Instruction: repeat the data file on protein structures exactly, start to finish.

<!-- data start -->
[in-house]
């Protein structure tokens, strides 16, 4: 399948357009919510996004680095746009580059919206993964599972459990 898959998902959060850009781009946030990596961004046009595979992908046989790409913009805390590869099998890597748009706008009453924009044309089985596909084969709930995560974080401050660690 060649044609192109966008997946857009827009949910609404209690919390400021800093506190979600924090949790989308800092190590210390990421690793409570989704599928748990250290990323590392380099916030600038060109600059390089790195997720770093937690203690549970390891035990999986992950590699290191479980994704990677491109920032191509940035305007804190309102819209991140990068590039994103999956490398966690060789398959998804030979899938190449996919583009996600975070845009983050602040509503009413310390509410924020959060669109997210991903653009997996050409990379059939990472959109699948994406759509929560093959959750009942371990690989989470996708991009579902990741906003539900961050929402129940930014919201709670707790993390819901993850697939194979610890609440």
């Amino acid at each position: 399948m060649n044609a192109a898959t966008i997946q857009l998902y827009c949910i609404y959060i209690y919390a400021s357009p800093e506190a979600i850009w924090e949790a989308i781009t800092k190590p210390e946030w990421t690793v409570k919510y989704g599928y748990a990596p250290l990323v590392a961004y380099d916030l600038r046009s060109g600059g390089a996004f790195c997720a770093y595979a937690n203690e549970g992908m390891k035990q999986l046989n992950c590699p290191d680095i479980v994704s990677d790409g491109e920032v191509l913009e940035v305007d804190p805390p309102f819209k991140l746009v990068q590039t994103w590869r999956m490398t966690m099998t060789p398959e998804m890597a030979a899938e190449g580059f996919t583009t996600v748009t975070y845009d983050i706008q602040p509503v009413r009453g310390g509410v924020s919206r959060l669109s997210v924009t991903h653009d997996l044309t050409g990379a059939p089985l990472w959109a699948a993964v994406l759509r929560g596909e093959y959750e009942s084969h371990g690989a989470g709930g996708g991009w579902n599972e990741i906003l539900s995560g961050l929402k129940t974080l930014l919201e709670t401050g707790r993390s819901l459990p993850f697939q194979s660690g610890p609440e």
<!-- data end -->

[in-house]
């Protein structure tokens, strides 16, 4: 399948357009919510996004680095746009580059919206993964599972459990 898959998902959060850009781009946030990596961004046009595979992908046989790409913009805390590869099998890597748009706008009453924009044309089985596909084969709930995560974080401050660690 060649044609192109966008997946857009827009949910609404209690919390400021800093506190979600924090949790989308800092190590210390990421690793409570989704599928748990250290990323590392380099916030600038060109600059390089790195997720770093937690203690549970390891035990999986992950590699290191479980994704990677491109920032191509940035305007804190309102819209991140990068590039994103999956490398966690060789398959998804030979899938190449996919583009996600975070845009983050602040509503009413310390509410924020959060669109997210991903653009997996050409990379059939990472959109699948994406759509929560093959959750009942371990690989989470996708991009579902990741906003539900961050929402129940930014919201709670707790993390819901993850697939194979610890609440």
């Amino acid at each position: 399948m060649n044609a192109a898959t966008i997946q857009l998902y827009c949910i609404y959060i209690y919390a400021s357009p800093e506190a979600i850009w924090e949790a989308i781009t800092k190590p210390e946030w990421t690793v409570k919510y989704g599928y748990a990596p250290l990323v590392a961004y380099d916030l600038r046009s060109g600059g390089a996004f790195c997720a770093y595979a937690n203690e549970g992908m390891k035990q999986l046989n992950c590699p290191d680095i479980v994704s990677d790409g491109e920032v191509l913009e940035v305007d804190p805390p309102f819209k991140l746009v990068q590039t994103w590869r999956m490398t966690m099998t060789p398959e998804m890597a030979a899938e190449g580059f996919t583009t996600v748009t975070y845009d983050i706008q602040p509503v009413r009453g310390g509410v924020s919206r959060l669109s997210v924009t991903h653009d997996l044309t050409g990379a059939p089985l990472w959109a699948a993964v994406l759509r929560g596909e093959y959750e009942s084969h371990g690989a989470g709930g996708g991009w579902n599972e990741i906003l539900s995560g961050l929402k129940t974080l930014l919201e709670t401050g707790r993390s819901l459990p993850f697939q194979s660690g610890p609440e």